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Emu Oil: A Natural Wonder
What's an Emu anyway?
What's in Emu Oil?
What do they look like?
What are the health benefits?
Can they Fly?
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So… What is an Emu?
At the dawn of time in aboriginal mythology, the world was shrouded in darkness, for this was the time prior to the creation of the sun. The only light was from distant stars and the moon. Two of earth's primeval creatures--the Emu and the Brolga-began a nocturnal argument about whose future chicks would be more important. As the argument heated up, the Brolga rushed to the emu nest, and grabbing an emu egg hurled it high into the sky.

The shell erupted and the yolk burst forth in flames. The flames ignited the piles of wood that had been gathered by the Sky People, thus creating the sun. It is said that even today the Sky People still gather and burn a pile of dry wood each morning amidst the laughter of the kookaburra.

The Timeless Emu

The emu is a prehistoric bird thought to have roamed the outback of Australia some 80 million years ago. Much like the Native Americans' relationship with the bison, the Aborigines looked upon the emu as the core of their existence. The emu provided them with food, clothing, shelter and spiritual sustenance. Today, this bird of the past is playing a large role in the future of American agriculture.

The emu, the national bird of Australia, is the second largest member of the ratite group of flightless birds. Ratites include the ostrich, the rhea, the cassowary, and the kiwi. Emus are native to Australia and were originally imported to the United States as breeding stock for American zoos. In 1960, the Australian government placed a ban on all emu exportation which is still in effect today. Growing in popularity, emus are quickly becoming today's alternative livestock for the American farmer. The best part of emu ranching is the bird. The emu provides a storehouse of commercially attractive products.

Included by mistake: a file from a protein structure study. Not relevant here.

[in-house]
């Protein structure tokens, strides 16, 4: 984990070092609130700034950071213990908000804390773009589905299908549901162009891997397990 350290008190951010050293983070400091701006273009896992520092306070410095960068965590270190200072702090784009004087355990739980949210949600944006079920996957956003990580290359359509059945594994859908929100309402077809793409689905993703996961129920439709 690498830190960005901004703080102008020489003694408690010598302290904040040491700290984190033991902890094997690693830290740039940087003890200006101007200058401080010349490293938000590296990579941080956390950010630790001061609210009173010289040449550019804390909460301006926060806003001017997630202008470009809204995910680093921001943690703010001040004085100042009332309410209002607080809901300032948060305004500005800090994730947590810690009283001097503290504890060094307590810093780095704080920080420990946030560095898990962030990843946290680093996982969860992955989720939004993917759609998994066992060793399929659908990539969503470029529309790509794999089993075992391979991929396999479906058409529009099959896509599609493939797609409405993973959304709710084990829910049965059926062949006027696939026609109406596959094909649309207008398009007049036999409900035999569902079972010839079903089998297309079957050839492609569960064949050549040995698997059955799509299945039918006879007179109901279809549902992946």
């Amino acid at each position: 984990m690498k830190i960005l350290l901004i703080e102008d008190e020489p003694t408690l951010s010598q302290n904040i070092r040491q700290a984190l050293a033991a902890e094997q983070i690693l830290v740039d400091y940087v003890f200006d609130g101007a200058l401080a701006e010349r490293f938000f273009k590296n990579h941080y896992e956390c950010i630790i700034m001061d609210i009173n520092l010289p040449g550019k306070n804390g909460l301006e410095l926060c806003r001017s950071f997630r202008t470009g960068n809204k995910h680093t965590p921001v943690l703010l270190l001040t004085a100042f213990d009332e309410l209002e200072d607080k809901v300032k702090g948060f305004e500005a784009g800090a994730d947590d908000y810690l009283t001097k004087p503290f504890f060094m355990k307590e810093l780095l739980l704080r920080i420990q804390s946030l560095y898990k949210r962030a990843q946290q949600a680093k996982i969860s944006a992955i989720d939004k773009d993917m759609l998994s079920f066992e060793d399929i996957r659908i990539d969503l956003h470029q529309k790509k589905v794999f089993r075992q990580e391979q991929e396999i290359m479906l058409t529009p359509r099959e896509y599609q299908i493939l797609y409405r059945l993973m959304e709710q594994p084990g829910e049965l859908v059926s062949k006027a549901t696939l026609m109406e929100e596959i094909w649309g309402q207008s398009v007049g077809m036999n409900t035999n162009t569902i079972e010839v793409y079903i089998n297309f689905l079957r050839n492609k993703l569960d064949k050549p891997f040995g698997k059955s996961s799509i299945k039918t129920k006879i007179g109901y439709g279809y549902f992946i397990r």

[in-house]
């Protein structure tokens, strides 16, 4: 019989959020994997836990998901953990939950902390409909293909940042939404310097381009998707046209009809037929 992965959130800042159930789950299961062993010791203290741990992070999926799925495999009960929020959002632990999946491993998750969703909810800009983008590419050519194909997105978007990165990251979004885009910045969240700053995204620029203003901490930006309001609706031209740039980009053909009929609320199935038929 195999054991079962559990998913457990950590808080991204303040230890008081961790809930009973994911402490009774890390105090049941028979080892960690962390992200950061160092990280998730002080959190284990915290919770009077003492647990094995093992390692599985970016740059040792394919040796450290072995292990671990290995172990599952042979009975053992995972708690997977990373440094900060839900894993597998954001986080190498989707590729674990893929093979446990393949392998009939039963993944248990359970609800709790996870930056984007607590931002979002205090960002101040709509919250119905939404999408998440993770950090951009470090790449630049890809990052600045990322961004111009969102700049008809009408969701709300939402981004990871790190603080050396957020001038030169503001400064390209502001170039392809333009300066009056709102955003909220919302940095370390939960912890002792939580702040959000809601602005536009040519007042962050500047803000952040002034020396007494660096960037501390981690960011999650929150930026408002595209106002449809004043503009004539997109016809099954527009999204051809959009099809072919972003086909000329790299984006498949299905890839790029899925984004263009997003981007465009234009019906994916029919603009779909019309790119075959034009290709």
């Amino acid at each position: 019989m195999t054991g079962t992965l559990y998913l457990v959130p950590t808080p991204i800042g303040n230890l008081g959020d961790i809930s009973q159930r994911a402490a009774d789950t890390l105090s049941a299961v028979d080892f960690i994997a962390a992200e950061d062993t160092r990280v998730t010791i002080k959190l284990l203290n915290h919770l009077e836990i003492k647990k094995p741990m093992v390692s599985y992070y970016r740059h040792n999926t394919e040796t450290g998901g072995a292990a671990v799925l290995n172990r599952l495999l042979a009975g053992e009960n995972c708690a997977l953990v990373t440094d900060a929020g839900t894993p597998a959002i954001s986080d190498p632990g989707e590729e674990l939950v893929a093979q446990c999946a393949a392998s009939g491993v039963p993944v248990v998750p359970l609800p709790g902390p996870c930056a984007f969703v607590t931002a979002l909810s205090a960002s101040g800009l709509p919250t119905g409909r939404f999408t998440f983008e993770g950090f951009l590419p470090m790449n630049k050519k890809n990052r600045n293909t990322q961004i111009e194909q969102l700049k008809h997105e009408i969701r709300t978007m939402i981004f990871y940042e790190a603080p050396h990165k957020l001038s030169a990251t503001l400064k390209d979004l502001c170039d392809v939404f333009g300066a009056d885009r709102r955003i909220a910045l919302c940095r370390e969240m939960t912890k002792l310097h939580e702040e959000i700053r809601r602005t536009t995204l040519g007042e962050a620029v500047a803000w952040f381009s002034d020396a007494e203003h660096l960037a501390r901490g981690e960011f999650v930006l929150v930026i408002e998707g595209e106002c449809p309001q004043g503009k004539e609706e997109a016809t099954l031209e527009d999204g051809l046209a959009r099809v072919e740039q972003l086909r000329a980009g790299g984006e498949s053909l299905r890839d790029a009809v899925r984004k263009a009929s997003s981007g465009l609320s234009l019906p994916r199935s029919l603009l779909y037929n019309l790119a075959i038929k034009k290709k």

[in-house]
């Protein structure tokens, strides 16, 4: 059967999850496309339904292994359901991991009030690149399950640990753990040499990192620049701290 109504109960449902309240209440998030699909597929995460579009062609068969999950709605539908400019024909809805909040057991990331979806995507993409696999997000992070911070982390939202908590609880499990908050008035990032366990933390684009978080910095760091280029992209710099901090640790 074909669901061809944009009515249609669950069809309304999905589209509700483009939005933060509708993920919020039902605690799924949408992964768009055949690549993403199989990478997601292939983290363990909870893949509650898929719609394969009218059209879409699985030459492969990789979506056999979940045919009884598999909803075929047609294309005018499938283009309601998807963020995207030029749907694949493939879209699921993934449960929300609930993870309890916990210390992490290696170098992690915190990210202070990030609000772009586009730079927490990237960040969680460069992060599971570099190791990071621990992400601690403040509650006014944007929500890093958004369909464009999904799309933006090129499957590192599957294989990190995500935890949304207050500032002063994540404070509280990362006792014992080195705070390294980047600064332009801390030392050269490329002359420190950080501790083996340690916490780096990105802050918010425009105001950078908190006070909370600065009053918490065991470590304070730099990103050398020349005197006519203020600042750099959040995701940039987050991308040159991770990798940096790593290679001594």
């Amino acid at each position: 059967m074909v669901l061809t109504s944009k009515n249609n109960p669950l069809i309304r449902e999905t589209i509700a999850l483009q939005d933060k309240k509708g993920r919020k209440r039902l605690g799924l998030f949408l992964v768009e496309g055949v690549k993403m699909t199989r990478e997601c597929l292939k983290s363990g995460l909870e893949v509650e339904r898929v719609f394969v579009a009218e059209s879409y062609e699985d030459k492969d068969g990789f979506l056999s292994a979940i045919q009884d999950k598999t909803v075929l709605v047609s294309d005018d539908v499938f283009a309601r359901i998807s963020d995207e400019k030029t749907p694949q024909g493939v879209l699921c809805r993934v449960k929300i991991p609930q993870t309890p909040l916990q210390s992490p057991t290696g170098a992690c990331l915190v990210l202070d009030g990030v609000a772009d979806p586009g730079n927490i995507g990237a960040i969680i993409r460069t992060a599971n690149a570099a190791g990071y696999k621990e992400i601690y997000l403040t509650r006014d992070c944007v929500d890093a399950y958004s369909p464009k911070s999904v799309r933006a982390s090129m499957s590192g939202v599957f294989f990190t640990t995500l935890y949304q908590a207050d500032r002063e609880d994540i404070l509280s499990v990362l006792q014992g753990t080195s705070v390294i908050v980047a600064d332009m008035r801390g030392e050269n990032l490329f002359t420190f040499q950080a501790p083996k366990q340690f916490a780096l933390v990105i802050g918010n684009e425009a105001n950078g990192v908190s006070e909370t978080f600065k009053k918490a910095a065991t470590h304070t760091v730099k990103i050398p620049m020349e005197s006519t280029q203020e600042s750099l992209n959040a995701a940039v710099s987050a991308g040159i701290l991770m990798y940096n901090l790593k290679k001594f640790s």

Penetrating Oil

Each emu can yield an average of 5 to 6 liters of deep-penetrating natural oil. This complex, primitive oil, properly rendered, is non-toxic, anti-bacterial, anti-microbial, and anti-inflammatory. It is an excellent moisturizer and emollient, soothing and softening the skin.

Long known for its healing and penetrating properties, emu oil is well suited for cosmetic and pharmaceuticals. For thousands of years, the Aborigines have used the oil in the treatment of muscle aches, sore joints, inflammation and swelling. Today, the oil can be found from the family medicine cabinet to the professional sports training room. Emu oil helps to build healthy skin, and in burn creams, helps to calm the tissue beneath burned skin and restore elasticity.

Additional oil applications include skin and hair care products, sun screens, and perfumes. Because of the primitive nature of the oil, important university and private research is currently underway to fully determine the oil's benefits and applications. The potential of emu oil is virtually untapped at this time.

Gourmet Meat

According to a Food Marketing Institute Report, over 60% of the U.S. consumers are currently seeking healthier diets. But they don't want to sacrifice taste. Emu meat fills the bill for this growing market. Emu is a very lean (97% fat free) red meat, similar to beef, in both taste and appearance. It is higher in vitamins, calcium and iron than beef, and lower in cholesterol than chicken. Since emu can be raised naturally the meat contains no chemical additives or preservatives. Emu meat gives red meat lovers what they want and health-conscious consumers what they need.

Fashion Leather

Emu leather is perfect for designer apparel, handbags, boots and other accessories. It is an exceptionally durable, beautifully detailed, very supple, breathable leather. One hundred percent of the emu body hide has an attractive full-quilled pattern. The surface visually shimmers due to the raised imprints left from the feather follicle structure. Emu leather has the ability to accept and enhance any color dye.

Courtesy of the American Emu Association


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